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Hey all. Last year I tried growing some lupin seeds in the greenhouse, but they all died no matter what size pot they were in. They'd grow to 1 inch then die. I pulled one up the once and found some kind of tiny worm (about a quarter of an inch) on the root. Don't know if it had damaged it enough so it'd die.
I planted them in compost but I can't remember which type.
Looking to grow the larger variety for the cottage garden section in my garden
Lupins are easy to grow outside - just plant the seed where you want them. They are also easy in the greenhouse, it sounds like you had some sort of pest - cut worm or more likely Vine Weevil larvae - that ate your seedling. I suggest using fresh compost and not from the garden or left overs from previous pots. You can also pour boiling water over the compost before using it to kill any insects and mould.
I suggest trying again with the above. They produce loads of seeds and self seed well.
Ruby, I love lupins but so do the snails, you can bring them on in pots put them out in the border and in one night they are devoured.Taking a torch and stalking them with a bucket of water and added domestos will get some though not all so now I put the lupins in large pots and try all the latest snail guards none of which work, oh well sow lots and enjoy what the snails leave.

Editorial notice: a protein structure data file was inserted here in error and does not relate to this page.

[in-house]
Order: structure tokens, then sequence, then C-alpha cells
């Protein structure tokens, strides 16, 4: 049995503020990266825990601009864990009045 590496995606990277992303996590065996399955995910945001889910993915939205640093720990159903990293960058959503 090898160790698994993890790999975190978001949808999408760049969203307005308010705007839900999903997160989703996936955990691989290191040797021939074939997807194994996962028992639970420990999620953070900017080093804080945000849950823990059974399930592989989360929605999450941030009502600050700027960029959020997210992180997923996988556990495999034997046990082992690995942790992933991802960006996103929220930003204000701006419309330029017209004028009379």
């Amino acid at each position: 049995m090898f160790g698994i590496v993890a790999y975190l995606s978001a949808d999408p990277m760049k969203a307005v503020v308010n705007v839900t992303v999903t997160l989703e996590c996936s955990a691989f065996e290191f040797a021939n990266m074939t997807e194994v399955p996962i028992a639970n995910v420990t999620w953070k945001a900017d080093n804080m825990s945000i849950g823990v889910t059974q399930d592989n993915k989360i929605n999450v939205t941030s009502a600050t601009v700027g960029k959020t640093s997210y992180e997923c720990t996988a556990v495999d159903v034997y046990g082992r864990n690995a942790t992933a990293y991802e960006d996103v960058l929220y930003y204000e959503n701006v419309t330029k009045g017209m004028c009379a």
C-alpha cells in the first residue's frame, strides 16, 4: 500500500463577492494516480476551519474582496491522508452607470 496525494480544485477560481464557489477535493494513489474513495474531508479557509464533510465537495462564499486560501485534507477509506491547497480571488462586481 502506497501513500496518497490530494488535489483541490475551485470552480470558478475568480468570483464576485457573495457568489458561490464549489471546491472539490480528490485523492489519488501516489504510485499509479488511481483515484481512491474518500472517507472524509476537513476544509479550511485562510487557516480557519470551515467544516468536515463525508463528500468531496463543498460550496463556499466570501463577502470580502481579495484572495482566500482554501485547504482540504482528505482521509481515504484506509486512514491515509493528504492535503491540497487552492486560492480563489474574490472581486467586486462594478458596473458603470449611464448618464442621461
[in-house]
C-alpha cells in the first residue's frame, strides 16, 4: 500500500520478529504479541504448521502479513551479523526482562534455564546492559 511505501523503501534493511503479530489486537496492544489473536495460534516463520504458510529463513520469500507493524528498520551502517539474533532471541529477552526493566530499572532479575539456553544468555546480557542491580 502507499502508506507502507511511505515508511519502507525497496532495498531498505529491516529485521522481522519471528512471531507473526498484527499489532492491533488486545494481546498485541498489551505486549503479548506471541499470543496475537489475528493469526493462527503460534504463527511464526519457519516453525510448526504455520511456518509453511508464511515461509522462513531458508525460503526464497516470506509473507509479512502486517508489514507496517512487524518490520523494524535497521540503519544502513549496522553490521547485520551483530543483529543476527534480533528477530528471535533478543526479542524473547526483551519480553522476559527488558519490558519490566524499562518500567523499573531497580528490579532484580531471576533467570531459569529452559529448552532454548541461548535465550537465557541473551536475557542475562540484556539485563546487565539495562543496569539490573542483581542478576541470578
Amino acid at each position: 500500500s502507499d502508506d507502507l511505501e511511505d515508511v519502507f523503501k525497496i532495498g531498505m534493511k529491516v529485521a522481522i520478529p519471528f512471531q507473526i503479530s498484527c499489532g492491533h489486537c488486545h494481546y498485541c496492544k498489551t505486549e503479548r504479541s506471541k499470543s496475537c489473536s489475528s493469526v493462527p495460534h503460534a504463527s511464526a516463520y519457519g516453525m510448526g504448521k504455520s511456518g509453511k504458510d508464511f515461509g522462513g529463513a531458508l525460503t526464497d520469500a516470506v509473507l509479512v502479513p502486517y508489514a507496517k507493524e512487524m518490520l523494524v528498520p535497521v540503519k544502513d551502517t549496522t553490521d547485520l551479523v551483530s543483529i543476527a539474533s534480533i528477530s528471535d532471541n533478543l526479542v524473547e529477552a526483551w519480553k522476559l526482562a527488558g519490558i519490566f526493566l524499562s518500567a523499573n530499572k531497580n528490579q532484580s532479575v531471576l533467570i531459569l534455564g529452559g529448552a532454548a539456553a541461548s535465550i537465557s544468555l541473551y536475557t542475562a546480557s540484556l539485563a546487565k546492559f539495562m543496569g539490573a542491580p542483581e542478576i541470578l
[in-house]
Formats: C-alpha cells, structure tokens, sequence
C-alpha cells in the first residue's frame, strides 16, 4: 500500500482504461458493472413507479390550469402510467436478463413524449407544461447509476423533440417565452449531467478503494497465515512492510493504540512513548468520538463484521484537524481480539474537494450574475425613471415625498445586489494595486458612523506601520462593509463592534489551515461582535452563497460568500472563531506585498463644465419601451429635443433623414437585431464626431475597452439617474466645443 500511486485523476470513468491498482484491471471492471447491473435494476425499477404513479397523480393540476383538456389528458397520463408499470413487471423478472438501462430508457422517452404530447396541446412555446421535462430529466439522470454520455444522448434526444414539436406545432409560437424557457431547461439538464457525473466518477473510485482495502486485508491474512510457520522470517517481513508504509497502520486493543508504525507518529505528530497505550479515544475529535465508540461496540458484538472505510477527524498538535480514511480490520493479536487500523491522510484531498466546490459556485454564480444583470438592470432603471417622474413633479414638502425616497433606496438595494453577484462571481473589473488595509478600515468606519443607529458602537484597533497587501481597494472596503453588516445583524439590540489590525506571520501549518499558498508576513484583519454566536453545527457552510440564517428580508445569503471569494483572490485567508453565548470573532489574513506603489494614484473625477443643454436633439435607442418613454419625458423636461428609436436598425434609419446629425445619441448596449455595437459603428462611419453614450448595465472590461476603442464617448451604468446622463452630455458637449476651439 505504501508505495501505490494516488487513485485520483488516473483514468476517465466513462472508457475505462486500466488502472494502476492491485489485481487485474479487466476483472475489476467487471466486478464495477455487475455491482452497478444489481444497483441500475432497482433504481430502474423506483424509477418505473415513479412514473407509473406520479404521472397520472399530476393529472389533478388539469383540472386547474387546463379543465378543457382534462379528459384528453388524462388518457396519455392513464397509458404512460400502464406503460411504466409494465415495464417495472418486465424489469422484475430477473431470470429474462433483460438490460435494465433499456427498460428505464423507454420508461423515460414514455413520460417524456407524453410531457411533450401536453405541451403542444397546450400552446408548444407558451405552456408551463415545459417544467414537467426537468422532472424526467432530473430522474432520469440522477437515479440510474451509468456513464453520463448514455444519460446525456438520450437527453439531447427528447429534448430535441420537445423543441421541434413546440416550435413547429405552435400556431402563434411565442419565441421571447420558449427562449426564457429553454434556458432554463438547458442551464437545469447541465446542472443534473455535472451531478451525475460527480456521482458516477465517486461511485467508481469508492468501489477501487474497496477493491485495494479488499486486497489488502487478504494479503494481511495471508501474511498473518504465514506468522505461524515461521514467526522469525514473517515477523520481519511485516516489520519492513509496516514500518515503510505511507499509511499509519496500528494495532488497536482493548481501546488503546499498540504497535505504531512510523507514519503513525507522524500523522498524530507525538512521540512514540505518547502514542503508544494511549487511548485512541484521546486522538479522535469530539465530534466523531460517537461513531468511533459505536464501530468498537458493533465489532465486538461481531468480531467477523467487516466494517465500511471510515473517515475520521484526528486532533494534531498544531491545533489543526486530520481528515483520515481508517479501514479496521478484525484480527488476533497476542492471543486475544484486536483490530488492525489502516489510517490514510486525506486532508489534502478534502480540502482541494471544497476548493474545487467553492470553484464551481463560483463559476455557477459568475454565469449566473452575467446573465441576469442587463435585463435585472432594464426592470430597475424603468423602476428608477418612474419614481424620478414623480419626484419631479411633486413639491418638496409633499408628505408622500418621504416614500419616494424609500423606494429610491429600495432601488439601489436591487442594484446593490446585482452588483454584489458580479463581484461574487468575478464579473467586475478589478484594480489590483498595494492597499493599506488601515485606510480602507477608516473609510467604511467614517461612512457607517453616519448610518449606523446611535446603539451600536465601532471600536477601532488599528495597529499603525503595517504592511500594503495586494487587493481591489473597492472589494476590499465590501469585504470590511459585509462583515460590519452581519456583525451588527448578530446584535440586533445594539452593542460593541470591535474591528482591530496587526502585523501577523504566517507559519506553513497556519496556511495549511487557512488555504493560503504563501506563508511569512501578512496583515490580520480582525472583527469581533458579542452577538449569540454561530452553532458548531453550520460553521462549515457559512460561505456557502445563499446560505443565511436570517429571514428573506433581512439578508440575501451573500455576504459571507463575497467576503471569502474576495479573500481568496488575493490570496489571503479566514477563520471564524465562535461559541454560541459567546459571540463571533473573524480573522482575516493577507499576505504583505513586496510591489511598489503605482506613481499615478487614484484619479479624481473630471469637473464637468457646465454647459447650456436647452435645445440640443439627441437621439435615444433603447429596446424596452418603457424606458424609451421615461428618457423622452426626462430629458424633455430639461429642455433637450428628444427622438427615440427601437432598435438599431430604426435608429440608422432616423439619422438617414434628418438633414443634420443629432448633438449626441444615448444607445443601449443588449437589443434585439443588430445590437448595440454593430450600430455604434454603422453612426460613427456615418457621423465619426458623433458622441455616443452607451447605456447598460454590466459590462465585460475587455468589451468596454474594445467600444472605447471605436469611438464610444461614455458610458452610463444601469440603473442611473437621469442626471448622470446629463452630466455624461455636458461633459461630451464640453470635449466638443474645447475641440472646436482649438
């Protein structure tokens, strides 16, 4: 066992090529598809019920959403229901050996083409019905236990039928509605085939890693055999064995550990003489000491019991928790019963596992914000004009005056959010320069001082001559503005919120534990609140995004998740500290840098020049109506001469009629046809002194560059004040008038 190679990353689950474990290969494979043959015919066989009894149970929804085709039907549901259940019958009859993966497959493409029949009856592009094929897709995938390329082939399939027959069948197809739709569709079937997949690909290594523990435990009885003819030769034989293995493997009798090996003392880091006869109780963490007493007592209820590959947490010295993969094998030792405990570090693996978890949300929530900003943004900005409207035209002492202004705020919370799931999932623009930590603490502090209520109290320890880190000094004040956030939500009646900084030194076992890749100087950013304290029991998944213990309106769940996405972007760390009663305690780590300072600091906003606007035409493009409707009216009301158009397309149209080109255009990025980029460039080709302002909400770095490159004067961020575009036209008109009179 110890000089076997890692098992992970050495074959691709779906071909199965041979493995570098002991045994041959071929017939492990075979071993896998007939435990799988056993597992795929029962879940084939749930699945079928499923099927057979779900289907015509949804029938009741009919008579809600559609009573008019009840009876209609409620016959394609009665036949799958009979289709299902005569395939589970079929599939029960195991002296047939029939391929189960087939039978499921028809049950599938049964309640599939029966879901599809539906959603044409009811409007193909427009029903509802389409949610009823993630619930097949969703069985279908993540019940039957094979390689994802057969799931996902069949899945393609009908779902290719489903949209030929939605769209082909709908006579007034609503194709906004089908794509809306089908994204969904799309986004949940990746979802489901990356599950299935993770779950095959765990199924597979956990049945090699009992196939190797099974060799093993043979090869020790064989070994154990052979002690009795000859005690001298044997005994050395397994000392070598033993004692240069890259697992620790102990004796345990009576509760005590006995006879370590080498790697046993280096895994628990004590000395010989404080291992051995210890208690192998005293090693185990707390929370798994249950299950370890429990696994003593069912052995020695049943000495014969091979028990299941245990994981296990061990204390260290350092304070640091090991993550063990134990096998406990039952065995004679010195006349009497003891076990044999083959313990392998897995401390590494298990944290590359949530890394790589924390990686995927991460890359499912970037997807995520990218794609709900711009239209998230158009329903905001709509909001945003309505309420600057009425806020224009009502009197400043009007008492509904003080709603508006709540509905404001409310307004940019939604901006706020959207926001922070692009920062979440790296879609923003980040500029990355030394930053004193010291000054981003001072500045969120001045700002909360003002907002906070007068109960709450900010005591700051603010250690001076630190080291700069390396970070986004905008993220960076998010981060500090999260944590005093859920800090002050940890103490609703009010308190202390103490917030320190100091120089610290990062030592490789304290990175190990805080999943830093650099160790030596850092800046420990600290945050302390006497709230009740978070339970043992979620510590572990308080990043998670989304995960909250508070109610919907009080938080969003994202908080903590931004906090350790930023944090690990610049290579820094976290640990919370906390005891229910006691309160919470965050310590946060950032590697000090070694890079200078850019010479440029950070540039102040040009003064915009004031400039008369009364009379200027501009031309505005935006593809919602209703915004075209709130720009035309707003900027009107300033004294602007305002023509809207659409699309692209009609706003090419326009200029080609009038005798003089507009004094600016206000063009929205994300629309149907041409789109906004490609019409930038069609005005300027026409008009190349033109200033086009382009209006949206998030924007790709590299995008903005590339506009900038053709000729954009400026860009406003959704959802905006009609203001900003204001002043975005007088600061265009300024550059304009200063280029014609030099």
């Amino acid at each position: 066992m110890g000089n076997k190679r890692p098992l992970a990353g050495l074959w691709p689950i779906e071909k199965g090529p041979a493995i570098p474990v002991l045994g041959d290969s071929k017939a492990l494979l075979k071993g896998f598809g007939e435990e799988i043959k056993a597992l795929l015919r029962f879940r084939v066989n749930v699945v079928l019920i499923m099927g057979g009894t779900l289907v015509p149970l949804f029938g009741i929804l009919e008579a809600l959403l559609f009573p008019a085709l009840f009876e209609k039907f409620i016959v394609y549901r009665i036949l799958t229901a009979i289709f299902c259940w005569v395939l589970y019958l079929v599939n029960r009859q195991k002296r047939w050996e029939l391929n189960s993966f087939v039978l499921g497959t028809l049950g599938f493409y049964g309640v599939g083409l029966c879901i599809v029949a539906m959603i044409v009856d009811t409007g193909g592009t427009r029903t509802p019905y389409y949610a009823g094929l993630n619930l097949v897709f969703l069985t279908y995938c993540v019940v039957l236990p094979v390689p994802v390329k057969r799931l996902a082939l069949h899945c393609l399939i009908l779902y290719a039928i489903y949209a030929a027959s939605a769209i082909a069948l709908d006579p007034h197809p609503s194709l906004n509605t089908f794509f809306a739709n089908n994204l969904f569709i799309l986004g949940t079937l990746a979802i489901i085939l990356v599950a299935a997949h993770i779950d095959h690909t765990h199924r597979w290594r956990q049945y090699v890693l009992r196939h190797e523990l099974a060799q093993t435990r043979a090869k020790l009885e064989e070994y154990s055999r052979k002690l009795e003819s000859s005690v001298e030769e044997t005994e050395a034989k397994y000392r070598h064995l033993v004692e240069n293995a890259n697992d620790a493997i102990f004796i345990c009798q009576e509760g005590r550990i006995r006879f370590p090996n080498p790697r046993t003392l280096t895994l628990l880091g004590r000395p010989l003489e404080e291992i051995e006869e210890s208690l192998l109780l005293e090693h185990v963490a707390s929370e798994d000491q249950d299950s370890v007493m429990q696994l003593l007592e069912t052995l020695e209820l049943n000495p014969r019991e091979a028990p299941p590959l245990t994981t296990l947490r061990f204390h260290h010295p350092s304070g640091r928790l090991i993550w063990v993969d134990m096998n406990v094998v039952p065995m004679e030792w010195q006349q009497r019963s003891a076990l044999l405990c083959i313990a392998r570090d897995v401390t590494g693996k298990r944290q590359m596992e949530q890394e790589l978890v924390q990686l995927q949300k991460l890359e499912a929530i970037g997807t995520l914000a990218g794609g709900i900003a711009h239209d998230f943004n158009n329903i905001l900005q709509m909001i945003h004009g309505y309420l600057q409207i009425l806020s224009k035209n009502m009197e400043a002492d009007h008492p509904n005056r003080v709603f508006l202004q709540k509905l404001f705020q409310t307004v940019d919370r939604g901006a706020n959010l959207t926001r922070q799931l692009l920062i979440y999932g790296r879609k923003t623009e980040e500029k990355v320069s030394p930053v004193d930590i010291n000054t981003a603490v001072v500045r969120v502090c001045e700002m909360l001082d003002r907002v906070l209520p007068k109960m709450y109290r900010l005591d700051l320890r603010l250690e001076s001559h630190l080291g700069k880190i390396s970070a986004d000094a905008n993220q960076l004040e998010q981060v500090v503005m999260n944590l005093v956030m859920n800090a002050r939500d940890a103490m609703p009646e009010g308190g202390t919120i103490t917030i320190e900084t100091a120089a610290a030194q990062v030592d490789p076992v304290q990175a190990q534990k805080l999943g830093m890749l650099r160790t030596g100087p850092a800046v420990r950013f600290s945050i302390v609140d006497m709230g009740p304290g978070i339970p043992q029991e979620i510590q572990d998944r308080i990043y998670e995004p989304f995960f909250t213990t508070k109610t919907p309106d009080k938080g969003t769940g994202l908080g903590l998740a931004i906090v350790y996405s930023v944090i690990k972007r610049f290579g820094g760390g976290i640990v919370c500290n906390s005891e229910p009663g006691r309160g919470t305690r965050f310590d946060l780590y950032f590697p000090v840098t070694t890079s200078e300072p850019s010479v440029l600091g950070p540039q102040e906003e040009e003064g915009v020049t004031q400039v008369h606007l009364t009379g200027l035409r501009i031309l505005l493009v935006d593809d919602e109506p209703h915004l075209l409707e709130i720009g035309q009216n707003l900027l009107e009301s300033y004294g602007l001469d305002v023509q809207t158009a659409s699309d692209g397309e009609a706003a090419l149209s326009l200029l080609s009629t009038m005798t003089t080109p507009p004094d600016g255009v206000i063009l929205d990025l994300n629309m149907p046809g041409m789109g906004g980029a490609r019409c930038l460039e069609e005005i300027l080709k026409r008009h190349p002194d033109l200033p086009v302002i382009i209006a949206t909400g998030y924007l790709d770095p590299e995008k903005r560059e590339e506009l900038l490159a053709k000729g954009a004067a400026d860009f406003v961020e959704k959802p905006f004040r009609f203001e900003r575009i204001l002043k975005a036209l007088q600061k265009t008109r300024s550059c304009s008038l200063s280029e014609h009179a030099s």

I put mine into pots with good drainage as my clay soil just would not let them grow with out being eaten by slugs so I can weather them over winter in the shed and control those pesky slugs who love to devour lupins.
It sounds like you have had vine weevil eggs in your compost. They are little buggers. I use old copper pipe which I have cut into 1" sections which I place on the compost in the pot. Plant the seed in the centre of the hoop and grow as normal. When you transplant, allow the copper to stay on the young plant. It can be left there for years. Slugs and snails get an electric charge from the copper and they back off. As long as the copper ring/hoop is about 2 inches across, the plant will be fine and not choked, and it can establish really well before the slugs can get too it. I have used this with my Delphiniums for years and have crackin plants every year
Hey all, I checked the two pests you mention but they're too thick. These worms were very thin. Anyway, I will see about pouring boiling water in the compost beforehand to kill off any stray pests just to be on the safe side!
Can't recall either if I used compost fresh or old.